Tommy’s fairytale ending

Photo: Sixteen Miles Out, Unsplash.

Once upon a time, there was a man named Tommy. 

He had a wife, three sons, two cats and a little house in the mountains. Tommy was a kind man and treated his family, friends and neighbors generously. 

He worked hard and diligently as a pastor at a large, prosperous church where he was universally liked and respected. He was a sincere Christian. He loved Scripture and its vibrant relevance for our world. 

Tommy was a genuinely good person and was rewarded with a good life.

When Tommy turned 52, he and his wife celebrated 30 years of marriage with a trip to Hawaii. That spring, Tommy’s oldest son got married. His middle son graduated from college. His youngest son graduated from high school and was going to college in the fall. 

After all of that, Tommy went on a spiritual pilgrimage by walking the Camino de Santiago for two weeks. 

Then suddenly, on a lovely Saturday afternoon that same year, Tommy died from a massive heart attack. The End.

Unlike many fairy tales, which start with the bad times and work toward the happily ever after, Tommy’s story sailed through tranquil seas until it ended. Not bad, not good. Just done.

Humans don’t accept stories with no ending. I don’t mean cliffhangers; we adore cliffhangers. Our imaginations run wild with the possibilities and potential yet to come. But a story that ends in a rock wall . . . or a closed door . . . or a cold morgue? No. This we cannot abide.

So we get out our hammers and chisels and start making a way for the story to continue. We extend stories by finding a lesson in them. If it teaches us something, it can live on, growing and changing in our hearts and minds.

Some stories are created for the purpose of teaching. Many, however, are told as entertainment, yet they hold sustaining wisdom as well. The Iliad, the Bible, Mother Goose rhymes, fairy tales. Your grandparents’ anecdotes.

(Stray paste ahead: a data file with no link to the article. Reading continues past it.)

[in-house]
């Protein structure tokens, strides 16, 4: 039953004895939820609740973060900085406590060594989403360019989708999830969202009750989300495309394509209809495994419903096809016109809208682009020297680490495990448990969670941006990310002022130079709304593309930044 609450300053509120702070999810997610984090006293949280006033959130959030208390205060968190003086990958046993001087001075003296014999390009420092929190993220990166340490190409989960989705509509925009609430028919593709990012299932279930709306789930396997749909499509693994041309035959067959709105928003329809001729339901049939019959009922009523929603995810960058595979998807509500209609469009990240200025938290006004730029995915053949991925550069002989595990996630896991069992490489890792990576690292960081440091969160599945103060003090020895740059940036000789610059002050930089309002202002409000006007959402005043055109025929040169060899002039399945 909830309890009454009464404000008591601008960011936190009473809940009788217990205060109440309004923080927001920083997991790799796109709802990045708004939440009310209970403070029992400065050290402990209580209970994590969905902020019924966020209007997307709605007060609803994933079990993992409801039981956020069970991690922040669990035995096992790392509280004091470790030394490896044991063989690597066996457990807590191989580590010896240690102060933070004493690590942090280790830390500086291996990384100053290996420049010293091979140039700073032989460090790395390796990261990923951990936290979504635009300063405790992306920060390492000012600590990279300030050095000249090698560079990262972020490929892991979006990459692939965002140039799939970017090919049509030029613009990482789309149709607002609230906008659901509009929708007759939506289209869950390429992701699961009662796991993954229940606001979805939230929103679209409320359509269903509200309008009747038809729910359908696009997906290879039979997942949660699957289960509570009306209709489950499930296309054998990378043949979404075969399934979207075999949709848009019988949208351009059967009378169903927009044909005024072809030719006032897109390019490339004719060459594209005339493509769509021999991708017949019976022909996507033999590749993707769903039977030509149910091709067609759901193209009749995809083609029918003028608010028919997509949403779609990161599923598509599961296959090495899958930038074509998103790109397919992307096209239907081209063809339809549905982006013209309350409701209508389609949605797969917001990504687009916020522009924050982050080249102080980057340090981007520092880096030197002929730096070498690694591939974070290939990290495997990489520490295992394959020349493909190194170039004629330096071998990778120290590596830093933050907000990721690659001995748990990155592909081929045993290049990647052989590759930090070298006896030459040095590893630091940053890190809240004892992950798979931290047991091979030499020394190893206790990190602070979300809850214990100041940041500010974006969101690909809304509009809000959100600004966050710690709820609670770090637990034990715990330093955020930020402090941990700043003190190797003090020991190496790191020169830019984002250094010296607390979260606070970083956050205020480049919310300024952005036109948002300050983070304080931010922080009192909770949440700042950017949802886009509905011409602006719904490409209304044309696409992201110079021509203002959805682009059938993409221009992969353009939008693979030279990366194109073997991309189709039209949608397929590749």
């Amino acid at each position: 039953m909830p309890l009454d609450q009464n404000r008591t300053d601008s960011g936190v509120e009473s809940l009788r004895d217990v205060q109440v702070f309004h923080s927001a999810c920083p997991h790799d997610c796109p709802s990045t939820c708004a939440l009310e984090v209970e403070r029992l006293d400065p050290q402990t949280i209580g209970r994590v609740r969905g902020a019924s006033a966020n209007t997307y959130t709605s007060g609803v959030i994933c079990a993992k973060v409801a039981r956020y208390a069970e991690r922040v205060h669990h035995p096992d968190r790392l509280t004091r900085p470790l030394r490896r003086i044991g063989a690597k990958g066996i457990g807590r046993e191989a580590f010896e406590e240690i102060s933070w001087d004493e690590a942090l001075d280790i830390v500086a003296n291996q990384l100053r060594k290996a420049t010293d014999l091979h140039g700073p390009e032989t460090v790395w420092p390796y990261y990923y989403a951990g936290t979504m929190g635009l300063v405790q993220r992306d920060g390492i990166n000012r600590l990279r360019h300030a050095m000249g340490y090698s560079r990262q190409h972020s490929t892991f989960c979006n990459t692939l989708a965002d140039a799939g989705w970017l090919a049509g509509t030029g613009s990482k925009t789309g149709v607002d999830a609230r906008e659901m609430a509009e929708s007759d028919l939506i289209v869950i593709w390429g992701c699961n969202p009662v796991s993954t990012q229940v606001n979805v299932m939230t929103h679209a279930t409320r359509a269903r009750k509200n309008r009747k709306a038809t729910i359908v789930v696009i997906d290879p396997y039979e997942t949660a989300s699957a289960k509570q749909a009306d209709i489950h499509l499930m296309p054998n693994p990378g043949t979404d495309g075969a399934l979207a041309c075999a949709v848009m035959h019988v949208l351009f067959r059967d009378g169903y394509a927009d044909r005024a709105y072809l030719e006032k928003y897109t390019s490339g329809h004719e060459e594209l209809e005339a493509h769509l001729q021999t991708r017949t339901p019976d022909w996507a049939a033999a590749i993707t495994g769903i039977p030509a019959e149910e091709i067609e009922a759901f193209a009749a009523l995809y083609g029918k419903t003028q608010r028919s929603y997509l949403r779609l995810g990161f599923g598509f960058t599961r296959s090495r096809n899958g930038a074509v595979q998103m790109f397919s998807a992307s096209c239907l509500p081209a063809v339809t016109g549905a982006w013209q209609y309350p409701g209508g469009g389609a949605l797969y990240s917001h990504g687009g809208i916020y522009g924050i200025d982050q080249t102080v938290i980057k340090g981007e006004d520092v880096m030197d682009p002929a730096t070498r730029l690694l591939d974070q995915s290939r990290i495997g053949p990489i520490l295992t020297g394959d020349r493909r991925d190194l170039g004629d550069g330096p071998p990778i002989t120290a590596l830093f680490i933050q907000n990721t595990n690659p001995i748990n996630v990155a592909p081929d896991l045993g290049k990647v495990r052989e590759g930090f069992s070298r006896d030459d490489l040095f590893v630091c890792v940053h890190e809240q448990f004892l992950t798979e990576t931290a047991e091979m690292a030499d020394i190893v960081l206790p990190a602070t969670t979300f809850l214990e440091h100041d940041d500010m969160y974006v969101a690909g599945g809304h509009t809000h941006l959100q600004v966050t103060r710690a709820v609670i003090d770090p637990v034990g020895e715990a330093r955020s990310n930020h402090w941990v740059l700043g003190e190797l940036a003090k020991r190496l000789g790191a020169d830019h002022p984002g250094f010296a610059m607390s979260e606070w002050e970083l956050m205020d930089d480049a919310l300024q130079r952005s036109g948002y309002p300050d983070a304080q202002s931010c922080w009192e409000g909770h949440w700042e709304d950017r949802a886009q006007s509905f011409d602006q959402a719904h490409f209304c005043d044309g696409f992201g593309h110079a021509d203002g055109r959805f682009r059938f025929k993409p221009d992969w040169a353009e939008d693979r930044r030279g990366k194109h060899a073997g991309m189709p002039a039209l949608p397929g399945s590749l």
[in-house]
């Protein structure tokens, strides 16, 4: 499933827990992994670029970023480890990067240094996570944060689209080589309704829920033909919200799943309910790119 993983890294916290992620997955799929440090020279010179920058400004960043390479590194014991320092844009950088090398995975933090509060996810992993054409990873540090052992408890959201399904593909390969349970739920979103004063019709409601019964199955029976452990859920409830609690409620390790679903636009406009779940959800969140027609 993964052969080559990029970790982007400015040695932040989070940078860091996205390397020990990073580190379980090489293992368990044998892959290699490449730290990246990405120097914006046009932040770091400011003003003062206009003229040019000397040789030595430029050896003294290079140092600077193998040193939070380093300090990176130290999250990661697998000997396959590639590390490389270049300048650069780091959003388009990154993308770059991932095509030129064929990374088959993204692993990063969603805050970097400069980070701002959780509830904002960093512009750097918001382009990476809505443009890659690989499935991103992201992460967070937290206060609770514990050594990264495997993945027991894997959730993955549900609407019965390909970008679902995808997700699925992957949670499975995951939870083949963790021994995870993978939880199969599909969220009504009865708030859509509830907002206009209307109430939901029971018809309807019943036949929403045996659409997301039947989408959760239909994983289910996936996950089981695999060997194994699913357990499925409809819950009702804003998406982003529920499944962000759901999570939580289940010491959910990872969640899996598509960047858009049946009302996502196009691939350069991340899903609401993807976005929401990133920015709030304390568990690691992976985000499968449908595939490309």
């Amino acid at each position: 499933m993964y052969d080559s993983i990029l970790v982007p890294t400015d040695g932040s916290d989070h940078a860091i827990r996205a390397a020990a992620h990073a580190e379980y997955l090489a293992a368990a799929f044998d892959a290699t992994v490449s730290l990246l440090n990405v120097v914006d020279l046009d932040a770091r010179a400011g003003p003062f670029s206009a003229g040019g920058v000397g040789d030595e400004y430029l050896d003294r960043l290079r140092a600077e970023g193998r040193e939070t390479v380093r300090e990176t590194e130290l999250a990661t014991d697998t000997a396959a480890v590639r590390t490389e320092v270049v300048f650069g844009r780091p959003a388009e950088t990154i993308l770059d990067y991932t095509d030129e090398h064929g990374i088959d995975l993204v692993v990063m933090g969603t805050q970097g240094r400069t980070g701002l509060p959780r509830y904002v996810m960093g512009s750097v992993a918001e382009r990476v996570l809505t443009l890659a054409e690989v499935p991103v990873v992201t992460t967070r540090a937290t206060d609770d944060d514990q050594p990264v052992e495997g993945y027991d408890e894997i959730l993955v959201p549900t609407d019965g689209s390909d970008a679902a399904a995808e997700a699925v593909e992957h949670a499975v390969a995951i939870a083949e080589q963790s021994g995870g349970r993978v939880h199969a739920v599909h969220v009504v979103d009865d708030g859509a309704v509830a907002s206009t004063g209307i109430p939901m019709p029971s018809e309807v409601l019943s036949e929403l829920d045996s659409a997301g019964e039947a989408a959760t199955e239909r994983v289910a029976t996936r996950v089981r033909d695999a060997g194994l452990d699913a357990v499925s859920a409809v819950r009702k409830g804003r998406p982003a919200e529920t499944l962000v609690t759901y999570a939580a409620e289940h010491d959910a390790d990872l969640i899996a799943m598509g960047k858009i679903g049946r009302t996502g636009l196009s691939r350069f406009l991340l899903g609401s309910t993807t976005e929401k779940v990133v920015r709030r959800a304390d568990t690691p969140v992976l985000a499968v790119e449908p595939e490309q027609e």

As you suspect, Tommy’s story is true. Tommy Bratton was my pastor and Sunday school teacher. From everything I knew of him and heard from others over the years, the man was as close to a saint as one can be on this side of heaven.

Tommy’s story is frustrating and beyond comprehension. Where is the lesson, what’s the takeaway? Be a good person and die in the prime of your life with no chance to say goodbye?

Soon after Tommy’s death, I told my sister, a palliative-care nurse practitioner, “His death just came out of nowhere. It is such a surprise!” 

She responded, “Is it, though? Death is always there. We just don’t think about it.”

For the most part, we live with death by denying it. Until something like Tommy’s death comes along.

Some folks immediately attend to their bucket list (things you want to do before you “kick the bucket”) with renewed vigor. I’m guessing hang gliding and international travel will see an uptick in Tommy’s community in the next year.

Others embrace the maxim, “Live every day like you’re dying.” If I knew I’d die tomorrow, I would profoundly appreciate the good things in my life today and love my friends and family better. Why not have that same attitude each day? Just in case.

Tommy’s death also teaches us the lesson of Ecclesiastes, a part of Scripture Tommy would have taught many times: The race is not to the swift, nor the battle to the strong. Bad things happen to really good people, and it will never make sense. We have to live with that.

Humans were created in the image of an eternal God. We can’t comprehend that someone’s life story would end.

Most people assume belief in life after death is only for the religious. But all humans have eternity woven into their deepest self. Perhaps they don’t use terms like “heaven” or “eternal” or even “spirit,” but the most convinced atheist still acknowledges the ongoing influence of the dead. They feel the presence of a deceased loved one or get guidance from their memory. One person told me her father (who recently died) will always be present because of his influence in her life, which then influences those she interacts with, and on and on.

God is love, and God is forever. Despite the pain, shock and bewilderment, the moment Tommy died he began his second life. His body is gone. His spirit is alive in heaven and on Earth.

Once upon a time there was a man named Tommy. He lived and loved on this Earth for 52 years. He died, yet lives. It’s a story without an end.  

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